Meet the Vets

Today I had the opportunity to do  something that I would normally not have the chance to do. I spent my day at Channahon Junior High listening to veterans speak about their military experiences and answer questions from students. It was one of the most powerful days I’ve ever had.

I was proud as a peacock this morning when I arrived at the junior high accompanying my uncle Stanley who served two tours in Vietnam. I learned a lot about my uncle today. For instance, I learned that he was at Hamburger Hill. I remember watching that movie for a class I took in college (Vietnam in Film and Literature — probably the best class I ever had). I was surprised to learn that someone I know and love would have first-hand knowledge as to the authenticity of that film. He. Was. There. Suddenly, that movie became more than a movie.

The kids spent time preparing questions in the class periods before today. One of the questions that came up had to do with the way Vietnam vets were received when they returned home compared to the way vets are received now upon their return home. One thing that struck me was how apparent it was that the Iraqi war vets felt angered that such an injustice was paid to their fellow veterans. It was written on their faces and loud and clear in their voices. They could not express enough how utterly wrong it was that servicemen returning home from Vietnam were treated so deplorably. Then my uncle told a story. He said that four years ago on a family trip to Minnesota, he was stopped by someone who saw the hat he was wearing — his 101st Airborne Screaming Eagles baseball cap. The person shook my uncle’s hand and told him thank you for his service. My uncle Stan said that was the first time anyone had ever thanked him. My heart fell to the floor. Four years ago was 2010. He left Vietnam in 1970. That’s 40 years. In 40 years, no one had ever shook his hand and acknowledged the sacrifices he made in his service and sense of duty to this country. I was speechless. Now that I think of it, I’ve never thanked him for his service. So I will do it now and I will do it the next time I see him. That being said, I got choked up seeing the students come up to my uncle and all the other visiting veterans after each class and shake their hands and say, “Thank you.” I could see on every one of their faces how much that small gesture means to them.

One of the visiting vets, a Marine, told a story about being in Iraq for their first democratic elections. The roads were closed for security and he was on patrol when he saw a man coming up the road pushing a shopping cart. In the cart was the man’s father who said that he was old and didn’t expect to live much longer but he wanted the opportunity to vote like a free man. So his son did the only thing he could do. He brought his father to vote. They couldn’t come in a car and they lived far away. He pushed his elderly father in a cart for miles and miles and miles for the opportunity to cast his vote. Again, this story made my heart stop. I shook my head and marveled at the lengths to which these men went to cast their vote, and I also marveled at how easy it is for people in this country to skip voting because they don’t like the weather or they’re too busy or they just don’t want to go vote. My God. We need to see our ability to vote like that old Iraqi man. We should be willing to walk miles to do it, or ride in a shopping cart the whole way if that’s what it takes.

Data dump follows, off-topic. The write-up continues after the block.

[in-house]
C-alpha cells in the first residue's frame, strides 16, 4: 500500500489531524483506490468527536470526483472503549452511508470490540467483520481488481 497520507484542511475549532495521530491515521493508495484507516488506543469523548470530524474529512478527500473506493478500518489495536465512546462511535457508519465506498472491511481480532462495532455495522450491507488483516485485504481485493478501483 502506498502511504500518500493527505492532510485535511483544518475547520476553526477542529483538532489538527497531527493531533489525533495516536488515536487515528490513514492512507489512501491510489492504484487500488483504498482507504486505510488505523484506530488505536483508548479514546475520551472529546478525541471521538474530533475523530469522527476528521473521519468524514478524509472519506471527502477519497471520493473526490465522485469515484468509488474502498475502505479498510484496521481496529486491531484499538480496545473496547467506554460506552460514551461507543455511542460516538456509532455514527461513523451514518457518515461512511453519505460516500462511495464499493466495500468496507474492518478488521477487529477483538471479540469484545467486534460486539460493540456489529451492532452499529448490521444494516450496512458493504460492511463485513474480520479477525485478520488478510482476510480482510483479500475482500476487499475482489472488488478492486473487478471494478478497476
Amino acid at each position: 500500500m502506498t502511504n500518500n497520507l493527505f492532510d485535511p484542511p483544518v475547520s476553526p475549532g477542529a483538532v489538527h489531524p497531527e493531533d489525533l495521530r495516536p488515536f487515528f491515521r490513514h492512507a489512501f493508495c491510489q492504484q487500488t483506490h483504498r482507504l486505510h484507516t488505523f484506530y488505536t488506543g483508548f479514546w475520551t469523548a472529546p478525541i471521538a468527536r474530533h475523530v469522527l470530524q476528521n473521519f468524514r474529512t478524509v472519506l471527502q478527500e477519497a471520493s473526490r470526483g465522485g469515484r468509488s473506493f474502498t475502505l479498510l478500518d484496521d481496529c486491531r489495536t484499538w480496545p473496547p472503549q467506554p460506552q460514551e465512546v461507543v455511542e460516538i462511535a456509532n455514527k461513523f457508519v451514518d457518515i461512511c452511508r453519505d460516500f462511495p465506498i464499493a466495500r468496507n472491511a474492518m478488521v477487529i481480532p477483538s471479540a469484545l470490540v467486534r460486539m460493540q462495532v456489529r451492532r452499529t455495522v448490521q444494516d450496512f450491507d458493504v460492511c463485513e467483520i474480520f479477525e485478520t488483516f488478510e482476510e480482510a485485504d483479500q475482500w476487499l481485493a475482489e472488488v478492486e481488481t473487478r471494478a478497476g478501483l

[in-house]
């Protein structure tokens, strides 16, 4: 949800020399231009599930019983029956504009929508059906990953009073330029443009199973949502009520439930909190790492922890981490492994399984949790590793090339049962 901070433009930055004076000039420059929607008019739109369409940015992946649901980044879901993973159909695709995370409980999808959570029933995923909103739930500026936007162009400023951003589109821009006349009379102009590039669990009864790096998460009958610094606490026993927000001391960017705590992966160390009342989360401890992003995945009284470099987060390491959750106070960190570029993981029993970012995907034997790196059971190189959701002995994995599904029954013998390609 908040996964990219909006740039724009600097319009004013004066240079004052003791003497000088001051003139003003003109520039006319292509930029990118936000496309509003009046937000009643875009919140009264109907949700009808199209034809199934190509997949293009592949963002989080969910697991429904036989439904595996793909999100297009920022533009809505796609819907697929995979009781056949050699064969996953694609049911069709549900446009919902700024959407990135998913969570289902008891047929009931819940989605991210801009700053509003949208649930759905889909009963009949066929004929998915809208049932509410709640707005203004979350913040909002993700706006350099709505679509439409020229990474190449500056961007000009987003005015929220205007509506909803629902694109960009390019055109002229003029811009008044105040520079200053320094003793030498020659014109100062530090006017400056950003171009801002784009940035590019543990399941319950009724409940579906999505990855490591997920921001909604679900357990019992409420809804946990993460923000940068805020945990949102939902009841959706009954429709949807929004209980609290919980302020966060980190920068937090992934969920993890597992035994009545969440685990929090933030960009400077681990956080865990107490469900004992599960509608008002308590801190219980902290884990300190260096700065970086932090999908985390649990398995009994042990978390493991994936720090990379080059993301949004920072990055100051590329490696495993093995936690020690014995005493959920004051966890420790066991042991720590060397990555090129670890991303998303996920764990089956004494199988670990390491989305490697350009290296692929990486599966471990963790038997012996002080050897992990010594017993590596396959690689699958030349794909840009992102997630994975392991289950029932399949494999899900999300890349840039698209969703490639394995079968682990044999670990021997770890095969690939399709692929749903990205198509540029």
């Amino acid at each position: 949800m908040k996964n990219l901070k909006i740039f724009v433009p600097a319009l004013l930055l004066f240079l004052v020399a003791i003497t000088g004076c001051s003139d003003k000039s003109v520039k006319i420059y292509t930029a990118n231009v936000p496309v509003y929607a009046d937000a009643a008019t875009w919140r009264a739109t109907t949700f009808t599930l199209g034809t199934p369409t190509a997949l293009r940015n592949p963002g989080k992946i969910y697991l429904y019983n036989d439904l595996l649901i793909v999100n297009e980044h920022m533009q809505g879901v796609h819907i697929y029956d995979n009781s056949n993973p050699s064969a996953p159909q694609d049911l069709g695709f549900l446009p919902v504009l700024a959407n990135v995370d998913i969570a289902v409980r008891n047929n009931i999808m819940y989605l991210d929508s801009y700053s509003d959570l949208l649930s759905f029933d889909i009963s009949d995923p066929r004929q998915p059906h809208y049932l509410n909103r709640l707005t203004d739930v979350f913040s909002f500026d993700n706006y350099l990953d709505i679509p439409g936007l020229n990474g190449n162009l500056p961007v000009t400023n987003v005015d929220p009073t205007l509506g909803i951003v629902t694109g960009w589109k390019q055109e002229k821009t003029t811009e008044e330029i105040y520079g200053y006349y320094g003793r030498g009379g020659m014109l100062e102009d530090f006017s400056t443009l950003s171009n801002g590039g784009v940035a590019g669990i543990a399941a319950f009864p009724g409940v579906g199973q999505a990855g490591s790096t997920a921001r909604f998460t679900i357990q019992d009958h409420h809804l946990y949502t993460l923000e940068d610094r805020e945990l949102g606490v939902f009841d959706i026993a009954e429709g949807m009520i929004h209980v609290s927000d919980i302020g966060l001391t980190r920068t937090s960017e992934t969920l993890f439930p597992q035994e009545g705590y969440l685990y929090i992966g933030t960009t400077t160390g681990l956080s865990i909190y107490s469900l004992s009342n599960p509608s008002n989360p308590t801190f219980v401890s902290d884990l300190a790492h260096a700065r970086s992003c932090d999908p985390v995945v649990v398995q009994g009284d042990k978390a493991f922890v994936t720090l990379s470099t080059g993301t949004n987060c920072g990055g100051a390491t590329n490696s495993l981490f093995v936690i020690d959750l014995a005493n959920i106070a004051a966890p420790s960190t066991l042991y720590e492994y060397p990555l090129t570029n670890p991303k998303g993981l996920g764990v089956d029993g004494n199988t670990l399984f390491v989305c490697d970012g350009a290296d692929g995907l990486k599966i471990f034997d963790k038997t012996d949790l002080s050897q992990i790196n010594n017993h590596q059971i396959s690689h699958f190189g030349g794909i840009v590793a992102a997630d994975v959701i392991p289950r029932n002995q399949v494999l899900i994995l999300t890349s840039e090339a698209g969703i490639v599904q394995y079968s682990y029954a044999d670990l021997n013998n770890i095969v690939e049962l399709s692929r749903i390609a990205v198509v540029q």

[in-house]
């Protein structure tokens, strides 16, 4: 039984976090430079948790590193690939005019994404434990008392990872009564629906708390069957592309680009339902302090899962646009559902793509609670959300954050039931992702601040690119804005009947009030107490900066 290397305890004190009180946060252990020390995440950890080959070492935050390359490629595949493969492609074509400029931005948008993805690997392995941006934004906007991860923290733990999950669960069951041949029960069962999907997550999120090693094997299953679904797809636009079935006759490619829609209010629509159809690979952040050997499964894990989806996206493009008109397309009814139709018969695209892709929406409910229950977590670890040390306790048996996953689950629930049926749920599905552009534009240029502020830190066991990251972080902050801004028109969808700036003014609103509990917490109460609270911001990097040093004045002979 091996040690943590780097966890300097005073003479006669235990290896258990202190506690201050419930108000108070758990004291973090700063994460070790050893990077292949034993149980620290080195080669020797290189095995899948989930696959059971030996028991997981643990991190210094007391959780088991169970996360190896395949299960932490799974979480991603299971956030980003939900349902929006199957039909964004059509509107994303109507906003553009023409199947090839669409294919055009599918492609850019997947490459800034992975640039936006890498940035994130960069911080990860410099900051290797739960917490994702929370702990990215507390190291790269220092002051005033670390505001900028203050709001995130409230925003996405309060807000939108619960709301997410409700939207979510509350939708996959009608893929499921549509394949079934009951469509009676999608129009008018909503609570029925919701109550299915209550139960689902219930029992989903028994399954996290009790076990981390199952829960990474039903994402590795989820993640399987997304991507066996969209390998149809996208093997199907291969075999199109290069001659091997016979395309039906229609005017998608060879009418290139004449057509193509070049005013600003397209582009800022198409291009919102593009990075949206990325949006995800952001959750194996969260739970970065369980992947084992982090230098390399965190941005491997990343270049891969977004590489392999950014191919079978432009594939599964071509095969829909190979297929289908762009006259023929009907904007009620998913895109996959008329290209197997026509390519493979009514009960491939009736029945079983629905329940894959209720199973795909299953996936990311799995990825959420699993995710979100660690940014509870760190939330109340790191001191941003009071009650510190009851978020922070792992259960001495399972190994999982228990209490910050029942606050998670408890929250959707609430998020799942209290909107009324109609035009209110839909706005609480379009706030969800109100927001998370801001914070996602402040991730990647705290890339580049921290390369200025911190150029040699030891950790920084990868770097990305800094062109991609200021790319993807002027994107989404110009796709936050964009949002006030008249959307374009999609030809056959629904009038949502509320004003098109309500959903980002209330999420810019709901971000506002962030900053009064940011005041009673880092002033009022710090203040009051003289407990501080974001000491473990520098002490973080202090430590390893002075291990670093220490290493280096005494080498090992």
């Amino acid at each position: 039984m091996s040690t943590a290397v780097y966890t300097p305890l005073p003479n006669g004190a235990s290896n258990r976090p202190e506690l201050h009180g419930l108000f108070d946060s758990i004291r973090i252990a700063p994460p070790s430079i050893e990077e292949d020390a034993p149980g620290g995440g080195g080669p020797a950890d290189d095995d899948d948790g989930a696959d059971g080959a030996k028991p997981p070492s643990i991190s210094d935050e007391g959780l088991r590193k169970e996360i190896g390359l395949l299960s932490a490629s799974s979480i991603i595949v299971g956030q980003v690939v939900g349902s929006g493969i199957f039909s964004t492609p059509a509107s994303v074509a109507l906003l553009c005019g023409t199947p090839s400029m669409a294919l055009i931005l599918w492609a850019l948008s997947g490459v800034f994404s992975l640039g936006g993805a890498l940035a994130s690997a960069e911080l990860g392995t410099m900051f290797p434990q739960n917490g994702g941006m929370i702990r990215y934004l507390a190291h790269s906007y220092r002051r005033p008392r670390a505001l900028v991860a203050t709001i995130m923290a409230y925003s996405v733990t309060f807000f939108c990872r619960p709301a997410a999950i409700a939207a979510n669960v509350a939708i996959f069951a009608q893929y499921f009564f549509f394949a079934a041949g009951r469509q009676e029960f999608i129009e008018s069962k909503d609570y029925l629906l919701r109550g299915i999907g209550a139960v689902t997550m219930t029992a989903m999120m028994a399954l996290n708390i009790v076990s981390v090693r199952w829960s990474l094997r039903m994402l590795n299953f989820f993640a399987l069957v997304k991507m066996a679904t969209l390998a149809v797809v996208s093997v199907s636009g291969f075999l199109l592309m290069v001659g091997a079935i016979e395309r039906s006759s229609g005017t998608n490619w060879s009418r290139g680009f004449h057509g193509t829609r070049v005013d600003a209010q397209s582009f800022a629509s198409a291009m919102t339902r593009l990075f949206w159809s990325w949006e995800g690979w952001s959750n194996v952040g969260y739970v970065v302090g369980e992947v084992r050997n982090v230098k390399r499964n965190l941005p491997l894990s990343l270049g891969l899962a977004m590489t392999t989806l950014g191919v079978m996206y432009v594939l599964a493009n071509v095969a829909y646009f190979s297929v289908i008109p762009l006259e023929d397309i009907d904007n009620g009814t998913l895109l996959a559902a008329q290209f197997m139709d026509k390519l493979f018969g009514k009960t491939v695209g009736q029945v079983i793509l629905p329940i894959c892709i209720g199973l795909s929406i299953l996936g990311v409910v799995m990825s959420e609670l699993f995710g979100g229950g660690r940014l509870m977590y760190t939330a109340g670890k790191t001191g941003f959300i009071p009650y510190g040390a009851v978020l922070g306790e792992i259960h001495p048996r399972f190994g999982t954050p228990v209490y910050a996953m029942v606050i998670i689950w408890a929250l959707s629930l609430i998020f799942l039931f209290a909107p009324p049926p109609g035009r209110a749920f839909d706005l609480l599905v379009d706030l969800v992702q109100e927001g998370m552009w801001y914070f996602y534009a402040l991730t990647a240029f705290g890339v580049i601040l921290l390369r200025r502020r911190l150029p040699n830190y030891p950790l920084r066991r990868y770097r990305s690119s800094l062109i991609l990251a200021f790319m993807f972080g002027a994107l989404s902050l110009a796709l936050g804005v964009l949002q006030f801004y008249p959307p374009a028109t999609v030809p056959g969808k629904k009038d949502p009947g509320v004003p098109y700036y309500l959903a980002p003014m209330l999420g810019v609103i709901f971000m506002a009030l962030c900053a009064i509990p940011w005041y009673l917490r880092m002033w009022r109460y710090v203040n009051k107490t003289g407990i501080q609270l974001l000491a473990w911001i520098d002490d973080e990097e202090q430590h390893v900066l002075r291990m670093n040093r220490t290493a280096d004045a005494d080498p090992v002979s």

Lunch was catered in for the visiting vets as well as the staff. As I was eating my lunch, I looked around and saw all these representatives of the military talking with the teachers over lunch, and I thought how incredibly fortunate we were to have a private audience with these brave and dedicated men and woman (we had only one female vet today). We got to sit elbow to elbow with these heroes and hear their stories. It was magical. I’m not being overly dramatic — it truly was.

As we come up on Veterans’ Day, let me say from the bottom of my heart — thank you to all those who have served our country, and thank you to those who are doing it right now. I can never find words enough to express my gratitude. Please keep sharing your stories because I feel like I am a better citizen because of what you teach me.

About renbog

I have opinions and I have passions and I like to write.
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